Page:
I am sure a mod can better title this and edit as they see fit. Since it has been discussed, I figured I would start the topic as a central place to note current problem areas of large volumes of low quality records being submitted.
So I will start with the first one which is ongoing with a class submitting large numbers of human and cultivated records from Nevada today.
I dunno… 2124 pages of obs and only 3 pages of humans… and the obs look terrific as far as new users go…
That’s because they’ve all been moved to casual already. If I had made the search to the county, you would have seen all the planted stuff more clearly, the search on state was likely too broad.
If anyone wants to help, today it is Indianapolis, IN
Apparently the word of the day was abiotic because that’s what we call all the trashcans, cars, signs, electrical equipment and litter we put into iNaturalist.
Hmmmm… I’ll see how I can help!
I like having a forum where we can communicate problem areas. Great idea @cmcheatle!
A couple reactions. My first is that getting youth involved with the platform is wonderful. As with any youth onboarding there will be a need to reach out and explain to them how the platform is used. As an instructor since 1984 I am keenly aware that few students will light up to a particular subject, but those few will go on to make great contributions to the field.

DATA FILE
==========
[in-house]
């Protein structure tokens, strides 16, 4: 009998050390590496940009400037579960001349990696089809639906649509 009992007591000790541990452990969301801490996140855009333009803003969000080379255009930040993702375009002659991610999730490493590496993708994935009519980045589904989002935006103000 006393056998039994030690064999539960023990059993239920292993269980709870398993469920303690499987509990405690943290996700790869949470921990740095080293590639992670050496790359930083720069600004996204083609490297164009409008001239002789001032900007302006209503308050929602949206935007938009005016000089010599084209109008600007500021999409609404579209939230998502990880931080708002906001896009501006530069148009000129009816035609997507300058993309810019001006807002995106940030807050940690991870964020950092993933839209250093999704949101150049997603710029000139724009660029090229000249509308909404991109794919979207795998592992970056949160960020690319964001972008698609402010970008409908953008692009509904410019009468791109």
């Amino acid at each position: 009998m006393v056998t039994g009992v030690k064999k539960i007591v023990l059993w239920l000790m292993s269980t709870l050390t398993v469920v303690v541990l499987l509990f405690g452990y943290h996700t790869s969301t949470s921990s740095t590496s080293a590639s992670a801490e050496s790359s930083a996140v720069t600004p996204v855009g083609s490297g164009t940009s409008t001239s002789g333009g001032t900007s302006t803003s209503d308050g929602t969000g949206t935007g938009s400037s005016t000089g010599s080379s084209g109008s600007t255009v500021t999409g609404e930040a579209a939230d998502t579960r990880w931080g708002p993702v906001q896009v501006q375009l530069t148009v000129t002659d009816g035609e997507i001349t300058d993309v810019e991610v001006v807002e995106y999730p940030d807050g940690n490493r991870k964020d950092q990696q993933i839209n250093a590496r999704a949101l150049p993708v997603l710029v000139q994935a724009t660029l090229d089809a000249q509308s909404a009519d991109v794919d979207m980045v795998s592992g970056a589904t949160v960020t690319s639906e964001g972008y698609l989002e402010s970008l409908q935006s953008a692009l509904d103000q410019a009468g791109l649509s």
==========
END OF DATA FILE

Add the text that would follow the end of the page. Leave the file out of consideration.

My second is based on the three students at the links having joined on the same day as the field trip suggests that like me, the teacher may have not known how the iNaturalist community functions. Downloading iNaturalist is as simple as downloading FaceBook or Instagram. Many platforms now have some form of brief on onboarding tutorial. When I downloaded iNaturalist 30 minutes before my class and then had students using the app during class, I had no idea there was a community “behind” the app nor that the data would be flowing into biodiversity databases. The need to onboard users is discussed elsewhere, as is the need to steer teachers during the onboarding to appropriate materials and to not generate “duress” users.
Has anyone reached out to faculty there? I usually try to do that.
I’ve noticed a number of Rutgers students (New Jersey) posting copyrighted photos in the last couple days. I would be extra skeptical about observations in that area.
Edit: I’ve contacted a project admin who can hopefully do something.
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